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# Peristaltic one-way light valve

 (+4) [vote for, against]

Take three light valves. They need to be very fast. Put them in a stack. Sequence them so that they open and close one after each other, timed such that each one opens and closes a certain amount of time after the previous one, where that amount of time is the time it takes light to travel from one valve to the next.

This is analogous to the three-solenoid peristaltic pump for fluids described in [1], except that it doesn't pump the light along—it just allows it through in one direction but not the other, by timing the valves to match the propagation of the light. It does, however, result in a reduction in effective brightness of the light it allows through in that direction, by only allowing 1/3 of it through, and produces a very fast (invisible to humans) flickering.

49/343 [2018-05-17]

 — notexactly, May 19 2018

[1] Three-solenoid peristaltic pump [PDF] https://abcm.org.br...ORS/SSM4_VII_07.pdf
[notexactly, May 19 2018]

One-way Glass The idea that inspired this one. [notexactly, May 19 2018]

scissors that are not faster than light http://math.ucr.edu...ty/SR/scissors.html
[beanangel, May 19 2018]

How fast? How close together?
 — pocmloc, May 19 2018

One light-nanosecond is about one foot. A rapatronic camera's shutter can open for as short a time as 10 ns according to Wikipedia. I don't know at the moment how the three valves' timings will affect the math, but this gives an order-of-magnitude estimate of ten or twenty feet. Of course, faster light valves might have been developed since then.
 — notexactly, May 19 2018

 This is quite a cool idea, at least as a thought experiment.

[+]
 — MaxwellBuchanan, May 19 2018

 Well... that's conceivably nuts.

I'ma posit that given perfect reflectors, light will still make its way out (though even then you'd be talking a 20ft input path and (at least) a 40 ft exit path which is still really weird)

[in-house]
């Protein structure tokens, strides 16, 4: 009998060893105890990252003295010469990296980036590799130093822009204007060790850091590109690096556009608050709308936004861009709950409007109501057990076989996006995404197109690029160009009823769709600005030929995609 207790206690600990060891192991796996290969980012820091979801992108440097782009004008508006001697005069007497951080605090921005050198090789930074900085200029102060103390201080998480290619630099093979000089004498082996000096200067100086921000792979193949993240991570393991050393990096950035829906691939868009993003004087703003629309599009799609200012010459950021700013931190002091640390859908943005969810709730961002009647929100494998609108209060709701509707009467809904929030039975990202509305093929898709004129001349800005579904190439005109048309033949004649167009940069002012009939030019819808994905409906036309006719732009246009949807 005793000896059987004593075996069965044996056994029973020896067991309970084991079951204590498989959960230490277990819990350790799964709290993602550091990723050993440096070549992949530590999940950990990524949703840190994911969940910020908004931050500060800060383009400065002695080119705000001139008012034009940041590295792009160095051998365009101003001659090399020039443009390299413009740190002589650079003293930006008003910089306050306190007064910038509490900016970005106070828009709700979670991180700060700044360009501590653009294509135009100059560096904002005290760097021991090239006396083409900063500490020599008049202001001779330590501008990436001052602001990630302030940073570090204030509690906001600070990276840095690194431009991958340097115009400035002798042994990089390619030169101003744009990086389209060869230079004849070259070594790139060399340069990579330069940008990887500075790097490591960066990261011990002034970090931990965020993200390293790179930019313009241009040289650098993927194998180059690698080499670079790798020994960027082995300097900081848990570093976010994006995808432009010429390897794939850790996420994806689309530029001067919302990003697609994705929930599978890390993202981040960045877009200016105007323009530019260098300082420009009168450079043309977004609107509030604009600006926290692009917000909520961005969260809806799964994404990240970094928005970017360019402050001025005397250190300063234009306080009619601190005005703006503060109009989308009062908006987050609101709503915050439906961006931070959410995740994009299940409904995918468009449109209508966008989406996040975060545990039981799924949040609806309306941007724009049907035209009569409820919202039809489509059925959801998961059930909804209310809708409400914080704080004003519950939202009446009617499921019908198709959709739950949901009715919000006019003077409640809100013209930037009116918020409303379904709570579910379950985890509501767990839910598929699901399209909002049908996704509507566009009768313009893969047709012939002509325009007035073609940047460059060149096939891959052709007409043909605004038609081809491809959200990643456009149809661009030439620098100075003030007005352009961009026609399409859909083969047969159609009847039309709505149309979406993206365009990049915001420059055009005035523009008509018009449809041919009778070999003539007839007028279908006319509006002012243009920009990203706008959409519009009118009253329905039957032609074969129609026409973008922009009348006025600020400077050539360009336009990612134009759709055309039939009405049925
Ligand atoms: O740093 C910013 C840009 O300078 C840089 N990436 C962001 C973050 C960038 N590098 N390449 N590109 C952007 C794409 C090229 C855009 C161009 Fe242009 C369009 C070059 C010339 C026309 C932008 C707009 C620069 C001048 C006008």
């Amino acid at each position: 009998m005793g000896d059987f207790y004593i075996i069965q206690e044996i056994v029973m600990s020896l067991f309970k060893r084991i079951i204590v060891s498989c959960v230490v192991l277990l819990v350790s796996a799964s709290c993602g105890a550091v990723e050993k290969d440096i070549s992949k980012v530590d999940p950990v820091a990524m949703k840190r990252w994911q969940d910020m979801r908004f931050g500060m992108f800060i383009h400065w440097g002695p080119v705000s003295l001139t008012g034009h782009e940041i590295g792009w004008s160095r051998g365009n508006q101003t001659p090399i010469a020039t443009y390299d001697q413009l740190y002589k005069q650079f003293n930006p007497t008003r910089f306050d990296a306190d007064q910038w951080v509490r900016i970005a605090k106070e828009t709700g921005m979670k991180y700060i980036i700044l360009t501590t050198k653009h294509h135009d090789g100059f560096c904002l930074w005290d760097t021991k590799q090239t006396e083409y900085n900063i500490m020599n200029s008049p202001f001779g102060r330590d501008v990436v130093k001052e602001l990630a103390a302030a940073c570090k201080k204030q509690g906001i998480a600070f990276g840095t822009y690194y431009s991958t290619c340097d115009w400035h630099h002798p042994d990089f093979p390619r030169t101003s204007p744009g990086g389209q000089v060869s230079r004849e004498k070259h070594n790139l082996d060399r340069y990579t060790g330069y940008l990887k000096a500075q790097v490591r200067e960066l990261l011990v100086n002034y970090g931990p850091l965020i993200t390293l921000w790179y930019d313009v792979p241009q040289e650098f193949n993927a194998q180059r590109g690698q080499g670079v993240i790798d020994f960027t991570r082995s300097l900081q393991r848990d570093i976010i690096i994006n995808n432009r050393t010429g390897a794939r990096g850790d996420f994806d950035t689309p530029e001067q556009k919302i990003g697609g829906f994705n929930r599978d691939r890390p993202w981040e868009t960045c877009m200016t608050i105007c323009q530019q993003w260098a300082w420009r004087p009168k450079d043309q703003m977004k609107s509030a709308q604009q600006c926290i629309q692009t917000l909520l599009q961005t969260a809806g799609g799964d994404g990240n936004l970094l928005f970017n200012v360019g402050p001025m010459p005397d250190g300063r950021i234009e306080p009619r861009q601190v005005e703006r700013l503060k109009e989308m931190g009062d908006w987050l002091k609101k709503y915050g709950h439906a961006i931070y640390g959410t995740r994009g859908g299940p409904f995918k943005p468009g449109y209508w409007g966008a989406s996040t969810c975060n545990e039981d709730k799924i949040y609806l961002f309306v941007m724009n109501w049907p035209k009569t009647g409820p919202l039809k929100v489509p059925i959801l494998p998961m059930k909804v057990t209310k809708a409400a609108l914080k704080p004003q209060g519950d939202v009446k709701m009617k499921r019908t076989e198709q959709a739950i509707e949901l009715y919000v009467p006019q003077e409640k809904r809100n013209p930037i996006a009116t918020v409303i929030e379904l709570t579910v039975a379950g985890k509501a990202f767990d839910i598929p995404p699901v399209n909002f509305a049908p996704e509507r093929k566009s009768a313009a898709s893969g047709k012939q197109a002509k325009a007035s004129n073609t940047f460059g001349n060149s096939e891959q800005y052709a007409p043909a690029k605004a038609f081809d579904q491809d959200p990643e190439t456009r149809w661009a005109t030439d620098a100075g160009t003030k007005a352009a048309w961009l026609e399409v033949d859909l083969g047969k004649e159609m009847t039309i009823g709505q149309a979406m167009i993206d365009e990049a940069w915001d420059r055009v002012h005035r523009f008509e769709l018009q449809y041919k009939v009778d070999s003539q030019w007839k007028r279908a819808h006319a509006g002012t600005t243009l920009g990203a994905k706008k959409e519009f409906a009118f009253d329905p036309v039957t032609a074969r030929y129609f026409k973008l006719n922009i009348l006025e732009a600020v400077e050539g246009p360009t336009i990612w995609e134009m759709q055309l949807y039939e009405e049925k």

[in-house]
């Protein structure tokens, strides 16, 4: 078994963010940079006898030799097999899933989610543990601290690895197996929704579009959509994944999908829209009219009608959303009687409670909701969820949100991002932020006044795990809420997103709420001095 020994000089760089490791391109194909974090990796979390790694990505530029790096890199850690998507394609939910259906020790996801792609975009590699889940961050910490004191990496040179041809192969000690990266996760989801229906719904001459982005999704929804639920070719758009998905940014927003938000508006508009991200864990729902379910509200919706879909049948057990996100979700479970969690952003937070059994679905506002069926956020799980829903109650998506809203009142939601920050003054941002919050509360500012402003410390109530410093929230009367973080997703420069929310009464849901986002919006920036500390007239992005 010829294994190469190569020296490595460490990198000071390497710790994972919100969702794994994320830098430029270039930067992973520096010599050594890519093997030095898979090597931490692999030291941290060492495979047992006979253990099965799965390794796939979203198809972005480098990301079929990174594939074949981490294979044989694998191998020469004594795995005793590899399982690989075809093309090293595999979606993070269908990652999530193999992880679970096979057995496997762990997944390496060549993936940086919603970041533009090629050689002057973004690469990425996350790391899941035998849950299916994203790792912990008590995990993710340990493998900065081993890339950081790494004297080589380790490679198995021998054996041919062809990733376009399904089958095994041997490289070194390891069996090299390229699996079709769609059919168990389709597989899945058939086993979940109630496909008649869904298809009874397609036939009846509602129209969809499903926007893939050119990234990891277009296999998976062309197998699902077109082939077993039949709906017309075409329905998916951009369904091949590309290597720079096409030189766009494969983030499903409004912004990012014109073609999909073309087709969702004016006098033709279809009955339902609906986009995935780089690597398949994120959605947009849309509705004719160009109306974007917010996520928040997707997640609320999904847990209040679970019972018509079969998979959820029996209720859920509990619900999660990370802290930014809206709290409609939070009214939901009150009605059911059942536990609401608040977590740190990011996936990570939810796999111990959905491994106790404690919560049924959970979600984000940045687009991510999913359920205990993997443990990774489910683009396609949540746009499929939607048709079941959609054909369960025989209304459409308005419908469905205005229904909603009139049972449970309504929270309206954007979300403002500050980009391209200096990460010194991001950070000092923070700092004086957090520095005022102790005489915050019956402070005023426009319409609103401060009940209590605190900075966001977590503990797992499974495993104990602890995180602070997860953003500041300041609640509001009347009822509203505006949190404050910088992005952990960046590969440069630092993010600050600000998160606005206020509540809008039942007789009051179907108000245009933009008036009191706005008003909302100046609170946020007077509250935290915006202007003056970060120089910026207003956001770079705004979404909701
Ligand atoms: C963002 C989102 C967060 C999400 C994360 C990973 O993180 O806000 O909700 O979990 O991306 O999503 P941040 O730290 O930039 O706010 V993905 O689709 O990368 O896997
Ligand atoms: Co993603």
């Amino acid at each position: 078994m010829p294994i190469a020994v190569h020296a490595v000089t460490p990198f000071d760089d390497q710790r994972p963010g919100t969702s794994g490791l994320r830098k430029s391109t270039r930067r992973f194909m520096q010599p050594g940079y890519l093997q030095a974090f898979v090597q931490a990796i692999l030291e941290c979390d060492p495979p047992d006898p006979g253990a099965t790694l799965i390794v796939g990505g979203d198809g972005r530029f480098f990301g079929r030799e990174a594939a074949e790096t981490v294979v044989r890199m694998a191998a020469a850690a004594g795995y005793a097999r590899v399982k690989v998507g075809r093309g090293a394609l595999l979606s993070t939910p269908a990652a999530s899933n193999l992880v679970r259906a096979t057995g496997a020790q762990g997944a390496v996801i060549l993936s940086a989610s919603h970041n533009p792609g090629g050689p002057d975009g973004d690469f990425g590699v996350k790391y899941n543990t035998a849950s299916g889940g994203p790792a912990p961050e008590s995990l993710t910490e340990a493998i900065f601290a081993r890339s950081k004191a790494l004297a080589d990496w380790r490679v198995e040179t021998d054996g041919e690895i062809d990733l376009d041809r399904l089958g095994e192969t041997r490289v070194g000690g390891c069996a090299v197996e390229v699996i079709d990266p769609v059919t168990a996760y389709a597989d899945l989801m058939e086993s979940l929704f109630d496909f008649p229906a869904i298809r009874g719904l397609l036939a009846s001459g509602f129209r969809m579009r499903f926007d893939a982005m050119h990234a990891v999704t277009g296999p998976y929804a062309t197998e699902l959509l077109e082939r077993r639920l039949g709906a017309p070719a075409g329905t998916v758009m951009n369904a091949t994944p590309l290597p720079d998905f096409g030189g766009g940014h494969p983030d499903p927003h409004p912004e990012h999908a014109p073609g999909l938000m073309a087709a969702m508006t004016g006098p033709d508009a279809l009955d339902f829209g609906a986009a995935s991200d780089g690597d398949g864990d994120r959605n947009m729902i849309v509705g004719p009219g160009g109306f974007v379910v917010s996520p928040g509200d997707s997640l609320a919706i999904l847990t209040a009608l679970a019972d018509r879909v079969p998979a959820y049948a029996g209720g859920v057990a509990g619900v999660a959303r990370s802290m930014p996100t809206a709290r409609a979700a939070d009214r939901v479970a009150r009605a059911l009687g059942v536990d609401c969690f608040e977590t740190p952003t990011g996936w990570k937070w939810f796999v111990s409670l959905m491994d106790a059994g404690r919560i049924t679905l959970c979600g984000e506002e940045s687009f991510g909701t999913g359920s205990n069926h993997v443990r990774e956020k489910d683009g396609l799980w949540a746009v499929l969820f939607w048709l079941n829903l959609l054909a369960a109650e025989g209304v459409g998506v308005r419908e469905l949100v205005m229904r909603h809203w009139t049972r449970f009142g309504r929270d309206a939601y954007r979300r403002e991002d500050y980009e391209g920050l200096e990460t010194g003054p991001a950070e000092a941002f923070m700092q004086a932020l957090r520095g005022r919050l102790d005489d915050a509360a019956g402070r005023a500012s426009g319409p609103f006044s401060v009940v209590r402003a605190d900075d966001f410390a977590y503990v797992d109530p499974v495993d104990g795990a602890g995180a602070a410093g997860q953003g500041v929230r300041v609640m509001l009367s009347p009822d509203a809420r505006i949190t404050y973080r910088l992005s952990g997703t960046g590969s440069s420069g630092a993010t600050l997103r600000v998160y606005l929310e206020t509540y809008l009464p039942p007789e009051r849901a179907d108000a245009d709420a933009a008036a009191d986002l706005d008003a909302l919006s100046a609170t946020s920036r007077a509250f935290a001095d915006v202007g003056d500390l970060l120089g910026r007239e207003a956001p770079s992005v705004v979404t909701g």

— FlyingToaster, May 19 2018

A Kerr cell shutter can open and close in nanoseconds, and has the secondary benefit of involving interesting chemicals with "nitro" in their names.
 — Wrongfellow, May 19 2018

 Neat. [+]

One issue is that the timings will be different for off-axis light. If the timings are too tight, you would only be able to see a single spot of light through the window.
 — mitxela, May 19 2018

 // One issue is that the timings will be different for off-axis light. //

That's why I didn't put it in home:window:privacy like the inspiring idea. I thought this would be more useful in scientific and engineering applications, where you can guarantee on-axis light.
 — notexactly, May 19 2018

How is this different (in its effects) from a single light valve that's open one third of the time?
 — pertinax, May 19 2018

How do you synchronise their opening and shutting? Seeing as how there will be a time lag from the open and shut signal travelling down the wire? Do you need each one connected to its own atomic clock? Or can you offset the synchronisation signal to accomodate the predicted time delay? Or could the pulse of light itself be used to synchronise in one direction?
 — pocmloc, May 19 2018

 It's not beyond the wit of man to model the delay of pulses propagating down transmission lines.

 So, you basically just cut a few bits of coax to the correct lengths, and connect them all to the same pulse generator.

Obviously, the coax length needs to be a bit longer than the speed-of- light distance from the pulse generator to the shutters!
 — Wrongfellow, May 19 2018

 I am reminded of the faster than light big scissors, the tips of which travel faster than light [link] Just make one, or three, of these and see what it does. Oh, oops, the scissors thing has been refuted...

There is another scheme that might be called marquee lights...
 — beanangel, May 19 2018

It's not the tips that travel faster than light (if they approached the speed of light, they'd become infinitely massive, and you couldn't move them). It's the contact point between the blades that travels faster than light. And the contact point can indeed travel at any speed, including faster than light.
 — MaxwellBuchanan, May 19 2018

 Interesting idea. There are a few simple refinements that might push this towards practical usefulness.

 First, you don't need 3 shutters, just 2, and you can make it work with a theoretical best case attenuation of only 50%.

 Assuming a perfect 10ns shutter open time, have shutter 1 and shutter 2 separated by 5 light nanoseconds. open shutter 1 from time 0 to time 10ns. Open shutter 2 open from time 5ns to time 15ns. Repeat the cycle every 20ns. Light passing through shutter 1 from 0 - 10ns, will arrive during the shutter 2 open time of 5 - 15ns. Light passing through shutter 2 at 5ns to 15ns will arrive at shutter 1 when it is closed between 10ns and 20ns.